Controversial televangelist Pat Robertson has recently claimed that a teenage boy brought up by his single mother is showing signs of being gay because of the absence of a father figure.
During the "Bring It On" segment on an episode of the long-running series "The 700 Club," Robertson received a written question from a viewer named "Kristi."
I have always tried to argue that there is a very serious civil outcome to redefining marriage, and it has nothing to do with religious liberty or the idea of "sacramental marriage."
Since marriage is society's primary way of acknowledging and understanding parenthood, redefining marriage redefines parenthood. Here in California, the affects of "SSM" and redefining parenthood are rapidly making their way through the legislature. Last year, Gov. Brown signed a bill allowing three or more legal parents for children, which was inspired by a "SSM" custody dispute.
Now we have this: AB 1951. This bill will change birth certificates to allow for a gender-neutral option for parents. Gay couples will be able to list both of themselves on the child's birth certificate. California recently did away with the terms "husband" and "wife," because of "SSM," and the lead legislator for that measure said that those terms were outdated and biased. I suppose we can infer the same thing for "mother" and "father." more >>
While supporters of traditional marriage are often presented as driven by emotion and religiosity and supporters of same-sex marriage are often presented as voices of rationality and reason, the reality is quite different. Traditional marriage supporters have presented a view, complete with foundational principles, for state recognition of conjugal marriage while same-sex marriage supporters have failed to answer two questions that are central to the issue.
Traditional marriage (TM) supporters have explained their view of what marriage is, why it matters for society and why government should recognize traditional marriage, for example, here, here, and here.
Same-sex marriage (SSM) supporters, on the other hand, have failed to address why they believe that reasoning is invalid, and to answer these two questions put to them by TM supporters: more >>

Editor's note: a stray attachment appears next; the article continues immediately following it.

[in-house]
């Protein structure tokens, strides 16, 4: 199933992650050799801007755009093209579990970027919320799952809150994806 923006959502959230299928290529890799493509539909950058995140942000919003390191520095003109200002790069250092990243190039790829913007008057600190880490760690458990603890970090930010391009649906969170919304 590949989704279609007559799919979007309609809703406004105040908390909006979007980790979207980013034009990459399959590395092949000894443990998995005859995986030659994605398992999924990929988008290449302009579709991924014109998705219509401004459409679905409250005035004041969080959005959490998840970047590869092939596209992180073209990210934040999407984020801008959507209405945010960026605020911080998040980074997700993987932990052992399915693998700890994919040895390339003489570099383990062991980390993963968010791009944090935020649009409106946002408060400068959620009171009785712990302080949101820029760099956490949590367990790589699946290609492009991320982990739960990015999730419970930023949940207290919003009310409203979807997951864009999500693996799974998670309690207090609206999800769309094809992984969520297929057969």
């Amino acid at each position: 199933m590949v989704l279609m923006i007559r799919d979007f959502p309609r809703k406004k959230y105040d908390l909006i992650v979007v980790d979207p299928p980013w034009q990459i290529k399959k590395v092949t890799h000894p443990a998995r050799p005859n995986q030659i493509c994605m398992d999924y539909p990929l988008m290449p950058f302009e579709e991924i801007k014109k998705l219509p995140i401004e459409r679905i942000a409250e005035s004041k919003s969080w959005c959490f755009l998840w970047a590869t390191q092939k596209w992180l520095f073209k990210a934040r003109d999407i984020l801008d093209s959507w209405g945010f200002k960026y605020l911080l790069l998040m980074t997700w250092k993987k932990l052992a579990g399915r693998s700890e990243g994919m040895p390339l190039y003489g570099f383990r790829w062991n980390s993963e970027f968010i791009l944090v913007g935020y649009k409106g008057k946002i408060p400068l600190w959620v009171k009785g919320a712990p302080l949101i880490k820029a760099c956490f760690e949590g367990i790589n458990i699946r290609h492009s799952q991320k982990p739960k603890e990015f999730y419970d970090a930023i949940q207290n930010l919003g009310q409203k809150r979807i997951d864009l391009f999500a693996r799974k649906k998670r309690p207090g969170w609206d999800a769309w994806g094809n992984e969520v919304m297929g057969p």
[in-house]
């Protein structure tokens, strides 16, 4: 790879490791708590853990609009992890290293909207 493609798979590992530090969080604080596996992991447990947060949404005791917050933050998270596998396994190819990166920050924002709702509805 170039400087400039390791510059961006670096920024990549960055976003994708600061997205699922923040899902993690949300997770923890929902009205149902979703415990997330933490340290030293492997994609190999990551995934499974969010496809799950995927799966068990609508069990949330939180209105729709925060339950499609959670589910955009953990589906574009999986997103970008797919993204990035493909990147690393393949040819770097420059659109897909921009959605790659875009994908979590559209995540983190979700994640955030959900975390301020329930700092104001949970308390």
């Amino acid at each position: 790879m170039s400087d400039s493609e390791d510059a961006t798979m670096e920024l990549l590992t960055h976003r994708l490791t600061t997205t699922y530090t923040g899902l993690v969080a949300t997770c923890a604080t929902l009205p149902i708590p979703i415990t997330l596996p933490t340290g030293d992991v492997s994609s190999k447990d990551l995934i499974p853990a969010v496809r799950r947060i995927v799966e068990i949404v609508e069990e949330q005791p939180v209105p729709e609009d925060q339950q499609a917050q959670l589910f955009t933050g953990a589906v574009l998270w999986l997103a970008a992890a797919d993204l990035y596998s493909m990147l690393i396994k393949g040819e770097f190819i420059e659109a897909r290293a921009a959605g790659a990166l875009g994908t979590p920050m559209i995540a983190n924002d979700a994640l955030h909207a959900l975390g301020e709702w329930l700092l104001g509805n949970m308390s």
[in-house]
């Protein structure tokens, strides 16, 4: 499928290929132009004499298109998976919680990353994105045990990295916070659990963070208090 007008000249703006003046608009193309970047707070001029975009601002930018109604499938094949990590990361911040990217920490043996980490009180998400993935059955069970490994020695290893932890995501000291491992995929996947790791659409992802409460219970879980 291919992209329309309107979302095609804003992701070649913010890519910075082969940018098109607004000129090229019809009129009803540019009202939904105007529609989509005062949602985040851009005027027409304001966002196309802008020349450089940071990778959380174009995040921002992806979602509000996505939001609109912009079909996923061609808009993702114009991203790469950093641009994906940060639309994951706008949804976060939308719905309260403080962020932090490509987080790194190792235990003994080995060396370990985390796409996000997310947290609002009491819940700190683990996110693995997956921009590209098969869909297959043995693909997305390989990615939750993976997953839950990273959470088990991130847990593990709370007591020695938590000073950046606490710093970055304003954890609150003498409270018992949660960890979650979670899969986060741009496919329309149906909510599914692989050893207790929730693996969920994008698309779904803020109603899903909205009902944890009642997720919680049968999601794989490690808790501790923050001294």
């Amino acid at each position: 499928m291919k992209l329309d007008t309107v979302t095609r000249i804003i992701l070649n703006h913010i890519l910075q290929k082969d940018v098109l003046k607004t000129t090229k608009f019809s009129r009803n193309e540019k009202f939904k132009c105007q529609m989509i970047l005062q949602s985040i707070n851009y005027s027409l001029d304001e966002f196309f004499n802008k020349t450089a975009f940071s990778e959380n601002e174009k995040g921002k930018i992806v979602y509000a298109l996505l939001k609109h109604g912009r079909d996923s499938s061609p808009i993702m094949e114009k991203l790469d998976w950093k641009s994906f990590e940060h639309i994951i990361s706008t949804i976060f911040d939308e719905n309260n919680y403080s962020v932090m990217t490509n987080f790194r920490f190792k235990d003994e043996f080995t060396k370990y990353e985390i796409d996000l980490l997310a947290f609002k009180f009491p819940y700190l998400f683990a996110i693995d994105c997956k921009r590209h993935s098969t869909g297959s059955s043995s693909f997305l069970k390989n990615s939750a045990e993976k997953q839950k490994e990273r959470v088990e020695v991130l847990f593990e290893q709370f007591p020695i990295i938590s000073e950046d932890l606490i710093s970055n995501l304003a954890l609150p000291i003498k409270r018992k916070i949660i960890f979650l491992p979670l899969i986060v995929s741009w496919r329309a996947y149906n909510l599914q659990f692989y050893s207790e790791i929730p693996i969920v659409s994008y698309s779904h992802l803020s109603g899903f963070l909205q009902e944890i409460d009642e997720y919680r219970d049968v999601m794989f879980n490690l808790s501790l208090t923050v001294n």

The fact that some people change their sexual orientation from homosexual to heterosexual (some as a result of professional therapy) is a problem for the homosexual movement. It seriously undermines the myth that homosexuality is a characteristic like race, which people are born with and can never change.
Homosexual activists have attacked the ex-gay movement, using legislation to outlaw "sexual orientation change efforts" (or "SOCE") with minors by licensed mental health providers. Such bills have passed in California and New Jersey, but have died or remain pending in several other jurisdictions—including the District of Columbia.
Most "sexual reorientation therapy" today consists of "talk therapy"—a client simply talking with a counselor about his or her feelings, experiences, relationships with parents and peers, etc. Some therapists add other positive techniques that have been validated in a variety of contexts—not just SOCE. more >>
Even though the citizens of Florida voted in a 2008 referendum to define marriage as between one man and one woman in their state's constitution, yet another federal district judge has ruled that amendment is unconstitutional because it does not let Floridians marry someone of their same gender.
U.S. District Judge Robert L. Hinkle came to the same conclusion Thursday as judges from four other districts in Florida previously found. Hinkle ruled that labeling marriage as only "between a man and a woman" was in violation of 14th Amendment of the U.S. Constitution as it does not provide a guarantee of equal protection and due process under the law.
In his reasoning, Hinkle used the frequently used argument that same-sex marriage is inevitable, or, as some same-sex marriage supporters put it, opponents are on the "wrong side of history." more >>
The U.S. Supreme Court has granted a stay in a lower court decision ruling the Commonwealth of Virginia's same-sex marriage ban is unconstitutional.
The nation's highest court granted a request to delay the decision on Wednesday, which means that for the time being Virginia's constitutional amendment defining marriage as the union of one man and one woman remains in effect.
Attorney General Mark Herring, who months back refused to defend the Commonwealth's ban, nonetheless said in a statement that he approved of the delay. more >>